Art

Cheyenne Westphal Shakes Up Phillips

Brook S. Mason

Photography by Monika Hoefler

Cheyenne at Phillips, London 2017
Cheyenne Westphal in Phillips's Berkeley Square headquarters in London

The  newly appointed Phillips auction house chairman, Cheyenne Westphal, has always been on speed dial in the high-powered art world. After joining Sotheby’s 27 years ago as a university graduate, she quickly ascended to head of contemporary art and presided over the most successful contemporary art auction in Europe, which achieved a staggering $203.6 million two years ago. She’s also been responsible for a slew of world records, including Gerhard Richter’s brilliant Abstraktes Bild (1986), which soared to $46 million.

Since joining in March, Westphal is fast dispelling all notions that Phillips is in third place when it comes to the major auction houses.

“Unlike my job at Sotheby’s where I only looked at contemporary art, now 20th-century art, design and jewelry are also under my wing, and I love the mix,” says Westphal from Phillips at London’s Berkeley Square. “That’s just one way we’re looking forward,” she says, while noting more collectors than ever are plucking up all of those categories.

This spring, Westphal made a bold new move in showcasing their latest offerings. “We installed a Jean Prouvé house on the ground floor and then flanking it was a Peter Doig oil, while a rare plaster Alberto Giacometti chandelier was suspended overhead,” she says. Proving her prowess in orchestrating such a distinctive combination, the chandelier earned $2.6 million in their London April sale. Capping off that season, Doig’s Rosedale (1991) hit an astonishing $28 million-plus figure in New York, making him the most expensive living British artist.

Telling of the German-born Westphal’s renown, the London collector and dealer Anthony d’Offay—who gifted his extraordinary collection of 2,000 paintings and sculptures by the likes of Bruce Nauman and Joseph Beuys to the Tate and National Galleries of Scotland—recruited Westphal to value his holdings back in 2008. “Cheyenne and I first met in 1990, and since then I’ve never imagined the art world without her in it,” says d’Offay. “She’s that rare combination of someone scholarly, discreet and totally marvelous with great taste and I count her as a friend,” he adds. Among her other close friends are Damien Hirst and Net-a-Porter founder Natalie Massenet.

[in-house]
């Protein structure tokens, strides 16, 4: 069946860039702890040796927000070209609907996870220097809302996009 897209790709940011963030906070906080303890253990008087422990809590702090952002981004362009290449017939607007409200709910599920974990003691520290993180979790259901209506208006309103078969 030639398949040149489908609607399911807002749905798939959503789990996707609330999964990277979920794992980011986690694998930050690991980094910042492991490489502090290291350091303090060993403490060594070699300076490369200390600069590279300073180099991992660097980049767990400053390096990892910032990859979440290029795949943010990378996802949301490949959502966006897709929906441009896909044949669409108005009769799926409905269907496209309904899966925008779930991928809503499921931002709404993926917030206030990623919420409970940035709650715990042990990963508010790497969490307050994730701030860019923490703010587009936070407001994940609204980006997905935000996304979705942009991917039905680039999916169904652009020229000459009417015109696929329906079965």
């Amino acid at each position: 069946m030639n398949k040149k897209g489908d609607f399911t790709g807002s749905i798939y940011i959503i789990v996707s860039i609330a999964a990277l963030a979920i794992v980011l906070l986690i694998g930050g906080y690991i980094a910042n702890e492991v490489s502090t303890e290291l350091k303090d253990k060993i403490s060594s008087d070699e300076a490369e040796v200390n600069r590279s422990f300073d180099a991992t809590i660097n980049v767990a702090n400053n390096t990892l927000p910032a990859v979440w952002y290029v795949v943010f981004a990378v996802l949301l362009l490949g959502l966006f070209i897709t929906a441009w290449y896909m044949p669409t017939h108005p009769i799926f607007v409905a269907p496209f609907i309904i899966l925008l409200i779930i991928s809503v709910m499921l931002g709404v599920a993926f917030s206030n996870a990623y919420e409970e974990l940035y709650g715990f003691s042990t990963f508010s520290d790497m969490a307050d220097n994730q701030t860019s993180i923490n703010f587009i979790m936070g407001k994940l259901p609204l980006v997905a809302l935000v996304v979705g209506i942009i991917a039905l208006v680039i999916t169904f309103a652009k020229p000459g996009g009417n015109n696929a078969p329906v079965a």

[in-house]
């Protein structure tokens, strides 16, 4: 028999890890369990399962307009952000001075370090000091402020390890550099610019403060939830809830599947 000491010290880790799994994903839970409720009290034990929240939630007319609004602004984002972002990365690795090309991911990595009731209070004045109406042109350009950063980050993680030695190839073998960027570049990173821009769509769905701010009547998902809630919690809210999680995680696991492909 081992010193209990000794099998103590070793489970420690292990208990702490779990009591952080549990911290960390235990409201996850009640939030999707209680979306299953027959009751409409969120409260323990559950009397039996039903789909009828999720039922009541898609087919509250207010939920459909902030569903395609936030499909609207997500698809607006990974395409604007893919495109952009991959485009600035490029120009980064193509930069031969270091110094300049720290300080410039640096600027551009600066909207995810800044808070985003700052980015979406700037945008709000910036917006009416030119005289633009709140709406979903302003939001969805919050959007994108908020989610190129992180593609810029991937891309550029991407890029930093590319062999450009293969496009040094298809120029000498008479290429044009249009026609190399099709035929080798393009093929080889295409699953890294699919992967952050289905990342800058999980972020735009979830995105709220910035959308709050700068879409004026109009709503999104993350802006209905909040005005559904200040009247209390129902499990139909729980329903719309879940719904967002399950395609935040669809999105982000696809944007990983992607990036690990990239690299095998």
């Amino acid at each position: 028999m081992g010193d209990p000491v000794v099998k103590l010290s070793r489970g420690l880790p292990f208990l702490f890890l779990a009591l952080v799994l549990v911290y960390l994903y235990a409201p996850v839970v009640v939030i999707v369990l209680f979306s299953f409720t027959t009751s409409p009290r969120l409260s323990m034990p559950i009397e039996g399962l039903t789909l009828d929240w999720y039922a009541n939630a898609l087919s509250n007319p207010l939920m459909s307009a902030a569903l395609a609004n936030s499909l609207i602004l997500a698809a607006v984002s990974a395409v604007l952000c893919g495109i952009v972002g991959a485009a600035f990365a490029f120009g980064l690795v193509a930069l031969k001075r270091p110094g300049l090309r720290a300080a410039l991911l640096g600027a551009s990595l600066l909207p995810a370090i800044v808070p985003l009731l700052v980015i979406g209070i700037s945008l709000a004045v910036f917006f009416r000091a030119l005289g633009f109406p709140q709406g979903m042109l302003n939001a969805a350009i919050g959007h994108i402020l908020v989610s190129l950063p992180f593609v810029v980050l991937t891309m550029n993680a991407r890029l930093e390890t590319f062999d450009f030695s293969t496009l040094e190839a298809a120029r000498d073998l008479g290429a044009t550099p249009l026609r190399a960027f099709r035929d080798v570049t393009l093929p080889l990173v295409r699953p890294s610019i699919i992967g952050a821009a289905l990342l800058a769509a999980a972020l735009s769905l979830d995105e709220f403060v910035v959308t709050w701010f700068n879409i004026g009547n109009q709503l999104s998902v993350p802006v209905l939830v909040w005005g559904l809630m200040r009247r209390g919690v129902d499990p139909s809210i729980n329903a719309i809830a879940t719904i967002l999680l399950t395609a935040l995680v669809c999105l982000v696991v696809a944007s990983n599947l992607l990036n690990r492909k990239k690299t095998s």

Right now Westphal is gearing up for the frenzied November sales when she goes head-to-head against Sotheby’s and Christie’s. And, once again, she’s reined in a flurry of A-list female artists, including Carmen Herrera, Marlene Dumas, Joan Mitchell, Agnes Martin and Helen Frankenthaler.

And when it comes to her own growing collection, female artists also hold pride of place. In her living room, in an 1877 Notting Hill apartment with a 12-foot ceiling, hangs a massive Tara Donovan installation. “It’s made of silver Mylar loops pinned to the wall, and when you get close you see a variety of shapes in the changing light,” says Westphal. “It’s magical.” Nearby are a Gerhard Richter and a Damien Hirst.

“On my wish list is a major Michal Rovner,” says Westphal of the Israeli multimedia artist. “And I’m looking in every major design sale.”